In general, when people see the book, the first impression is : Its 335 pages! That’s a lot to write (and read!) on a relatively new topic
So, why was it written in the way it was?
Today, with the acquisition of YouTube by Google, Web 2.0 is truly on everyone’s radar.
But not so long ago, that was not the case!
When we (Ajit and Tony) first started writing about Web 2.0 and Mobile Web 2.0, Web 2.0 was still deemed a buzzword (to put it mildly!) . Thus, from our point of view, it was necessary to write a truly comprehensive work if we were to be avoid being labelled as piggybacking on a buzzword.
For us, Web 2.0 was great! It provided us a lexicon to understand the evolution of the Web from the Dot Com era to a new, user generated content, era.
Essentially, our approach has been to build on the foundation of Web 2.0 laid by Tim O Reilly in the seminal document What is Web 2.0 and then extend it to restricted devices (mobile devices)
In retrospect, this was not an easy task.
Extending Web 2.0 across mobile devices is not as simple as ‘browsing the Web from mobile devices’. You have to consider the unique elements of mobility (for example a restricted user interface) and other factors.
You also have to extend the idea of user generated content to mobile devices. In other words, when we are talking of Mobile Web 2.0, we are talking of applications tending to user generated content(and not traditional applications like games and ringtones)
All this took 335 pages because we assumed no knowledge of the Mobile data industry. This means we have to cover Web 2.0 from first principles, Define what is Mobile Web 2.0 , discuss the unique factors pertaining to mobility and finally use all of this to discuss new business models for the Mobile data industry.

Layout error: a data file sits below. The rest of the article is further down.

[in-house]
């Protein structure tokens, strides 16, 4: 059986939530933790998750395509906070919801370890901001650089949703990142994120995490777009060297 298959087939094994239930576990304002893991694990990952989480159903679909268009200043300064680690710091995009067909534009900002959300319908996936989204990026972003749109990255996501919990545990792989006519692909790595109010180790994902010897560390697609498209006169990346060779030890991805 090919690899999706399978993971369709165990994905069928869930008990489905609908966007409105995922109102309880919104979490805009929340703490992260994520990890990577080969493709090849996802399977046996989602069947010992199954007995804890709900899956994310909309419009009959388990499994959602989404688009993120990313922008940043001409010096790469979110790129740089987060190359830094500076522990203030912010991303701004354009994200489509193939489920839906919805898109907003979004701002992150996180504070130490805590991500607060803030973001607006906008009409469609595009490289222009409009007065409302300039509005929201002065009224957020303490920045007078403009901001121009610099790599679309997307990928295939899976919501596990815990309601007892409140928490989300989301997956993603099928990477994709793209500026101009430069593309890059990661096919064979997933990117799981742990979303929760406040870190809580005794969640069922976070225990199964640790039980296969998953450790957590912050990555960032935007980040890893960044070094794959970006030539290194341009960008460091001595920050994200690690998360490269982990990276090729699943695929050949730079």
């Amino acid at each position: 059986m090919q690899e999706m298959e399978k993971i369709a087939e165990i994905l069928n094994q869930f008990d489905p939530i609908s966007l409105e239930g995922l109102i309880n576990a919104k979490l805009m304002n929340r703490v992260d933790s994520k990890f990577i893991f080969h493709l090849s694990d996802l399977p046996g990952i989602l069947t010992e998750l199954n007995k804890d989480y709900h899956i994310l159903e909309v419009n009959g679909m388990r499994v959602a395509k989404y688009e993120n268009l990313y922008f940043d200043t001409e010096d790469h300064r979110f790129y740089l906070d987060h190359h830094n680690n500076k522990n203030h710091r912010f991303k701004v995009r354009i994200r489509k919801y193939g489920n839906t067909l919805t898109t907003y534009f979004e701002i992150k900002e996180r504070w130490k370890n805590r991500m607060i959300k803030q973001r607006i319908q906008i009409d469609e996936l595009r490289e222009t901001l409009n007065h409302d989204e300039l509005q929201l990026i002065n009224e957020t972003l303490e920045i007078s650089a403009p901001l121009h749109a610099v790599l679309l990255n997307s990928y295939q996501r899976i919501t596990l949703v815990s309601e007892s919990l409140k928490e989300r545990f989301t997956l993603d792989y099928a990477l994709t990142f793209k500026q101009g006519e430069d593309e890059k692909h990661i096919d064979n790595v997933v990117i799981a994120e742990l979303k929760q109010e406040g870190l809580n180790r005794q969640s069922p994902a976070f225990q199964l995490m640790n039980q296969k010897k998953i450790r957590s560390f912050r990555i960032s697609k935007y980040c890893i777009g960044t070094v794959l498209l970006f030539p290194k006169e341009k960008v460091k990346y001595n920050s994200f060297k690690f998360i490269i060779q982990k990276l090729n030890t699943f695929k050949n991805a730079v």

Thus, the book comprises three parts:
Part One : Covering Web 20, The seven principles of Mobile Web 2.0 and user generated content
Part Two : Factors unique to mobile devices including Mobile TV, mcommerce, IMS etc and
Part Three : Covering business models
Similar to the seven principles of Web 2.0, we also captured Mobile Web 2.0 in seven principles
1) Mobile content and the changing balance of power (The power of user generated content)
2) I am not a number, I am a tag (The impact on the telecoms industry’s management of numbers)
3) Multilingual mobile access (The power of mobile phone to transform societies .. )
4) Mobile web 2.0 and Digital convergence (Mobile web 2.0 is a driver to digital convergence)
5) The disruptive power of Ajax and mobile widgets
6) Location based services and Mobile web 2.0 (LBS has never quite taken off. Will mobile web 2.0 help?)
7) Mobile search : Much more than Google on your mobile phone.
That’s the approach in a nutshell!
Any comments welcome and many thanks to readers who have blogged about the book and given us feedback